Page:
When Chanda Hinton Leichtle was nine years old, a bullet from an accidental shooting severed a portion of her spinal cord, leaving her with quadriplegia for life. She almost died a second time, 12 years later, when the agony of chronic pain left her bedridden and only 59 pounds. Integrative therapies such as acupuncture, massage, and chiropractic work saved Hinton Leichtle, and the 35-year-old has been fighting to bring such services to others with long-term physical disabilities through her Lakewood-based nonprofit, Chanda Plan Foundation, since 2005. To that end, her charity will make its largest contribution this month when it opens the Chanda Center for Health, the country’s first integrated medical center for individuals with physical disabilities. The goal, Hinton Leichtle says, is to provide patients with the “quality, person-centered, and streamlined health care they deserve.” To wit: The 6,000-square-foot facility, also located in Lakewood, will offer primary care, mental health services, and nutrition counseling, plus adaptive yoga and other integrative therapies—all in a space specifically designed to serve a population used to being ignored.
- Easy Access The medical center’s entrance will face west so patches of ice on the sidewalks and in the parking lot—especially dangerous for those in wheelchairs—will melt more quickly.
- Counter Space Counters pop out of the front desk in the reception area, creating writing surfaces that are long and high enough for wheelchairs to fit under them.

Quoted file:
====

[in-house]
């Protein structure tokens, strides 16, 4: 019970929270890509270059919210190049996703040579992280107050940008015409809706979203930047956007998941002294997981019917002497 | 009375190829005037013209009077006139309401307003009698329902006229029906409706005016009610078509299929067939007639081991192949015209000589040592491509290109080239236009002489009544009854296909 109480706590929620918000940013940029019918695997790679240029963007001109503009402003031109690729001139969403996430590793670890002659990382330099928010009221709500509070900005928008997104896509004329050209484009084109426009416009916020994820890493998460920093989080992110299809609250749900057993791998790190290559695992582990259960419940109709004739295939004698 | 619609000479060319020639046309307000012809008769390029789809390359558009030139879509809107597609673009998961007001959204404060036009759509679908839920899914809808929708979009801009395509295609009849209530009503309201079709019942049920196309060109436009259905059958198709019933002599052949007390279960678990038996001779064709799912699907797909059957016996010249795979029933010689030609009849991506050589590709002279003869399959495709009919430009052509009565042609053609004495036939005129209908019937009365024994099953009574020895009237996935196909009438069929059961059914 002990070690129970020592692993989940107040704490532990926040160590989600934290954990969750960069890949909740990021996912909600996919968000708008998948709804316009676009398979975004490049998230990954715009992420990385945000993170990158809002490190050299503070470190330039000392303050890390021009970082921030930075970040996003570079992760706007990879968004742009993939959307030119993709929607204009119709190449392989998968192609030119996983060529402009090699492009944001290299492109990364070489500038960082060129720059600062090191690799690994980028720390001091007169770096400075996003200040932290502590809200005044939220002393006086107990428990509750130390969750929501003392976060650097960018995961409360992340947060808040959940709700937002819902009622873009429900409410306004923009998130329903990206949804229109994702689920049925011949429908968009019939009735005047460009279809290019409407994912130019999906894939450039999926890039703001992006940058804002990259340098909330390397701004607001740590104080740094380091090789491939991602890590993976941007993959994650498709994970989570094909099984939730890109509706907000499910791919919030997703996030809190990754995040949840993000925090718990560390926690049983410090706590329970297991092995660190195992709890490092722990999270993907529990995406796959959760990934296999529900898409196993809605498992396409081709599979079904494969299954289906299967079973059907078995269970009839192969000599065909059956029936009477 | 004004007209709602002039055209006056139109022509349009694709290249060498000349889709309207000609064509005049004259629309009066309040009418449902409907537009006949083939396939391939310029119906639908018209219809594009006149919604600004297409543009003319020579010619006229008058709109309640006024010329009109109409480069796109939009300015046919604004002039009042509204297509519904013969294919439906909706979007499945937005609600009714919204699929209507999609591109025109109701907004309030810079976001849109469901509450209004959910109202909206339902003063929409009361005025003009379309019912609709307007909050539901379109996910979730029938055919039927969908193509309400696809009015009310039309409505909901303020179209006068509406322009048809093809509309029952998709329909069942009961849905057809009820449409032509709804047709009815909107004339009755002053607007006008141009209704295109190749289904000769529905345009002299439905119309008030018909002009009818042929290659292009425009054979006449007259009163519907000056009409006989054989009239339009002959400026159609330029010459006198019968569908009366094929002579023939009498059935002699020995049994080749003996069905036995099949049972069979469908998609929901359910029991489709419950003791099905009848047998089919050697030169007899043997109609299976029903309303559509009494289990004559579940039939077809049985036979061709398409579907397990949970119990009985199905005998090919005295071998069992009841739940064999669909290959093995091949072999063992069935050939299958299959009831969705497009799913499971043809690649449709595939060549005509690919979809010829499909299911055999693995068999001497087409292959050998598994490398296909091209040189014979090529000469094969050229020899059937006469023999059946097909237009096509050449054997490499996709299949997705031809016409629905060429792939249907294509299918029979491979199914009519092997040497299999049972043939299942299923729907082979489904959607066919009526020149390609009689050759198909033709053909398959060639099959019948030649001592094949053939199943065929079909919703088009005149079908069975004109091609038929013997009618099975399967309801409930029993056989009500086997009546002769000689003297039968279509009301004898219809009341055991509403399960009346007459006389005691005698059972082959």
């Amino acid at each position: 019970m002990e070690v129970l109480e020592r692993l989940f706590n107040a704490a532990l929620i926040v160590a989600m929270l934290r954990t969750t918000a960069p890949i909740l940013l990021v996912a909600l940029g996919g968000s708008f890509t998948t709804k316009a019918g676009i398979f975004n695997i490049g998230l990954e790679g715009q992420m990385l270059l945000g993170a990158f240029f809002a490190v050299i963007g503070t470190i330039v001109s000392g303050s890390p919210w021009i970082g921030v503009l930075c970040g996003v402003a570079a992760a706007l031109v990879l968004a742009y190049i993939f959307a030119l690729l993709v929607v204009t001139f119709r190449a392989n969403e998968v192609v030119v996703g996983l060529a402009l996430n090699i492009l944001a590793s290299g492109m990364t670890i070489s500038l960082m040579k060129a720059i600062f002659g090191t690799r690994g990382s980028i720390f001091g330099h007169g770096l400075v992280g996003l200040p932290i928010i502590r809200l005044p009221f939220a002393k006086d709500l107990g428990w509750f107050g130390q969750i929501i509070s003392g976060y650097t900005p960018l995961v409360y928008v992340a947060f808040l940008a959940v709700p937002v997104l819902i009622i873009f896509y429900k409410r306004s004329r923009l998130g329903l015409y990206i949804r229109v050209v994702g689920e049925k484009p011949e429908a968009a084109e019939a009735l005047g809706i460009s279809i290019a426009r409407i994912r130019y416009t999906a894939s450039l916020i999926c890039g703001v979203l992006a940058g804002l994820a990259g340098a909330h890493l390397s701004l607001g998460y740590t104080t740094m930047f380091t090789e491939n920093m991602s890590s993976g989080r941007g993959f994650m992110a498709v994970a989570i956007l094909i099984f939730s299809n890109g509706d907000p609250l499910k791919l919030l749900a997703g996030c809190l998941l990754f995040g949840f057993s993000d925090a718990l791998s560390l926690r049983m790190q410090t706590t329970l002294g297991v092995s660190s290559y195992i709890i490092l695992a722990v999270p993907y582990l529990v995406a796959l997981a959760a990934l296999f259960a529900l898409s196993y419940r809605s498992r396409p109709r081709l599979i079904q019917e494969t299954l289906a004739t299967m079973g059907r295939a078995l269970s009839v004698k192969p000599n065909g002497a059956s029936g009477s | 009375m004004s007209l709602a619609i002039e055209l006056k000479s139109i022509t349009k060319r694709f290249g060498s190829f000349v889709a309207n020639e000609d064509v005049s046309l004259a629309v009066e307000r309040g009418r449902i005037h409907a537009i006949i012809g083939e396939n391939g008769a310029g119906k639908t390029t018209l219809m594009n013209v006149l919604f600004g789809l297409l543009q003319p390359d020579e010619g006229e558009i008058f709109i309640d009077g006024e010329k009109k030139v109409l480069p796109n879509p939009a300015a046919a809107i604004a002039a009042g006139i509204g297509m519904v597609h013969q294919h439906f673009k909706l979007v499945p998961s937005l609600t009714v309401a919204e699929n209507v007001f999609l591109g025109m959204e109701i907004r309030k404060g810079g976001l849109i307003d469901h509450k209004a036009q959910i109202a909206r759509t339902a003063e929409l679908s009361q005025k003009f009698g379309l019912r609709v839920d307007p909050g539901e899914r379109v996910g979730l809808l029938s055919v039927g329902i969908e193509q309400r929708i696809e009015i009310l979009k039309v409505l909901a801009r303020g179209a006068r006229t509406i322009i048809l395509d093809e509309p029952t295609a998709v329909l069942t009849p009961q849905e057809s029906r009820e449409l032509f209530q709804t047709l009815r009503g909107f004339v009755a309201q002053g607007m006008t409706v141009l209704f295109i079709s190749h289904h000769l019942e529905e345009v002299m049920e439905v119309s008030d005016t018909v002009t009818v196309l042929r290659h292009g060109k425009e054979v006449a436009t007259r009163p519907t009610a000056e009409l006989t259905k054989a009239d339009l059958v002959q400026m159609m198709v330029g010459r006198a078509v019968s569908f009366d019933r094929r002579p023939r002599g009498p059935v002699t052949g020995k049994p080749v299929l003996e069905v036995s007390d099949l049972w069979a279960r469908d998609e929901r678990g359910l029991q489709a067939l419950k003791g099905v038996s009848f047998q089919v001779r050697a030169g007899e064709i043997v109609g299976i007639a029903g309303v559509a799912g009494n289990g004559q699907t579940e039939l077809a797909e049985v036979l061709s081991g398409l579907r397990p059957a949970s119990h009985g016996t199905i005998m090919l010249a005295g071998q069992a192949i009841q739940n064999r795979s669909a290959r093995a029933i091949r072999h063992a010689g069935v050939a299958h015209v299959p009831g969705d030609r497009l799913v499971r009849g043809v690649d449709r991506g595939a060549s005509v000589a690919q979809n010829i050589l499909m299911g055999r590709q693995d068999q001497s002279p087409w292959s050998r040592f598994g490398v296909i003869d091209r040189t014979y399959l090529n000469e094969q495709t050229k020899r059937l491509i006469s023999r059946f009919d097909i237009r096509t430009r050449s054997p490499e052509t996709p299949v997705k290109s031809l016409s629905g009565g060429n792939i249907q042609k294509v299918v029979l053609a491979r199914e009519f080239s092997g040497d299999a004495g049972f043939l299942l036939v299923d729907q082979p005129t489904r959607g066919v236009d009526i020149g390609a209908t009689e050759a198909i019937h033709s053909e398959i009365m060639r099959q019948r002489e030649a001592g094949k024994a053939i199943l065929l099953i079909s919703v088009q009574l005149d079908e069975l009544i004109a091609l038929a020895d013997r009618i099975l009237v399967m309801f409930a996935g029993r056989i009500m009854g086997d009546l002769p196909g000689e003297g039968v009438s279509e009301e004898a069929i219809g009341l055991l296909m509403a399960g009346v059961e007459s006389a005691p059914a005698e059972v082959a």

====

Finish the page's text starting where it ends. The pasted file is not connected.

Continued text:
- Powerful Relief Off a lounge area sits a patio with a designated grassy patch where service dogs can relieve themselves.
- Closed-Door Policy If an individual doesn’t have enough function in her wrists or hands to turn door handles, she can push a button that will close and lock—or unlock and open—the doors to each of the health center’s four restrooms.
- Healthy Eating One of the Chanda Plan’s board members works at a health- care organization that teaches caregivers how to cook for their loved ones; it plans to hold classes in the new center’s community tea bar and yoga room.
- Heavy Lifting Two of the nine treatment rooms will be equipped with ceiling lifts. This allows providers to move patients from wheelchairs to the exam table and back without having to carry them, reducing the possibility of injury to patients and staff.
- Going Up In the future, Hinton Leichtle hopes to add an elevator to the center so she and any other staffers in wheelchairs can access the supplies in the basement storage area.